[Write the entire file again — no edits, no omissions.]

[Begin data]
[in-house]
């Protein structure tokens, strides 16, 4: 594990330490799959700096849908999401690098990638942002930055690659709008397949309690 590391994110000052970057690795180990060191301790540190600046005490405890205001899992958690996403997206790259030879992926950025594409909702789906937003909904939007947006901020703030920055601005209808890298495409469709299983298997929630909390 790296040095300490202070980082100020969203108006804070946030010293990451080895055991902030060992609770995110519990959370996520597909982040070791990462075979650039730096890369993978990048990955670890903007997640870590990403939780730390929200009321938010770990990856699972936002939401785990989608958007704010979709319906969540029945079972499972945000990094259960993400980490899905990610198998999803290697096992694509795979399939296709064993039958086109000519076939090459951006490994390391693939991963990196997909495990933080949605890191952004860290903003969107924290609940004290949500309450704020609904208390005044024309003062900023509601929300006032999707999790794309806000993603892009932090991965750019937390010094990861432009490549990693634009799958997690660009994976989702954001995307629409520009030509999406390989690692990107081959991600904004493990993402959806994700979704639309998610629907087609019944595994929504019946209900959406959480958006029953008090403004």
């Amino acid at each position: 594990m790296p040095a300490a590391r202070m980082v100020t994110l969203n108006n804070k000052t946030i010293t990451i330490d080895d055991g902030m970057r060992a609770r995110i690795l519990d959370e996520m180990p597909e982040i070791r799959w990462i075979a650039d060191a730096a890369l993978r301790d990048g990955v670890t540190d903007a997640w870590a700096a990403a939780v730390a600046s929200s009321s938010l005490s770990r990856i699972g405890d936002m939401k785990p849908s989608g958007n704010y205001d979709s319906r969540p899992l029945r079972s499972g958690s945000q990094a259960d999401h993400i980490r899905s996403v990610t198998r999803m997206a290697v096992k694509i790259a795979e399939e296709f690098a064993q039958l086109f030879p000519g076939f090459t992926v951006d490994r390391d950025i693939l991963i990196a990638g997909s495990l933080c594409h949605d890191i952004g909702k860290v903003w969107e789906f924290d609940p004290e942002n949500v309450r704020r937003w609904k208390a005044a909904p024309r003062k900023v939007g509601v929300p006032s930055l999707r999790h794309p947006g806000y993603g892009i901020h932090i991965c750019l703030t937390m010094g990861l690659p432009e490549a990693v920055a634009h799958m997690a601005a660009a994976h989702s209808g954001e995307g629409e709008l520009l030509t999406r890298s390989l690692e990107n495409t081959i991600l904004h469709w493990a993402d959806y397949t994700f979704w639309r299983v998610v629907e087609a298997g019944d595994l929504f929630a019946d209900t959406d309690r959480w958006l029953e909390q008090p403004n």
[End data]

[in-house]
């Protein structure tokens, strides 16, 4: 594990330490799959700096849908999401690098990638942002930055690659709008397949309690 590391994110000052970057690795180990060191301790540190600046005490405890205001899992958690996403997206790259030879992926950025594409909702789906937003909904939007947006901020703030920055601005209808890298495409469709299983298997929630909390 790296040095300490202070980082100020969203108006804070946030010293990451080895055991902030060992609770995110519990959370996520597909982040070791990462075979650039730096890369993978990048990955670890903007997640870590990403939780730390929200009321938010770990990856699972936002939401785990989608958007704010979709319906969540029945079972499972945000990094259960993400980490899905990610198998999803290697096992694509795979399939296709064993039958086109000519076939090459951006490994390391693939991963990196997909495990933080949605890191952004860290903003969107924290609940004290949500309450704020609904208390005044024309003062900023509601929300006032999707999790794309806000993603892009932090991965750019937390010094990861432009490549990693634009799958997690660009994976989702954001995307629409520009030509999406390989690692990107081959991600904004493990993402959806994700979704639309998610629907087609019944595994929504019946209900959406959480958006029953008090403004």
């Amino acid at each position: 594990m790296p040095a300490a590391r202070m980082v100020t994110l969203n108006n804070k000052t946030i010293t990451i330490d080895d055991g902030m970057r060992a609770r995110i690795l519990d959370e996520m180990p597909e982040i070791r799959w990462i075979a650039d060191a730096a890369l993978r301790d990048g990955v670890t540190d903007a997640w870590a700096a990403a939780v730390a600046s929200s009321s938010l005490s770990r990856i699972g405890d936002m939401k785990p849908s989608g958007n704010y205001d979709s319906r969540p899992l029945r079972s499972g958690s945000q990094a259960d999401h993400i980490r899905s996403v990610t198998r999803m997206a290697v096992k694509i790259a795979e399939e296709f690098a064993q039958l086109f030879p000519g076939f090459t992926v951006d490994r390391d950025i693939l991963i990196a990638g997909s495990l933080c594409h949605d890191i952004g909702k860290v903003w969107e789906f924290d609940p004290e942002n949500v309450r704020r937003w609904k208390a005044a909904p024309r003062k900023v939007g509601v929300p006032s930055l999707r999790h794309p947006g806000y993603g892009i901020h932090i991965c750019l703030t937390m010094g990861l690659p432009e490549a990693v920055a634009h799958m997690a601005a660009a994976h989702s209808g954001e995307g629409e709008l520009l030509t999406r890298s390989l690692e990107n495409t081959i991600l904004h469709w493990a993402d959806y397949t994700f979704w639309r299983v998610v629907e087609a298997g019944d595994l929504f929630a019946d209900t959406d309690r959480w958006l029953e909390q008090p403004n």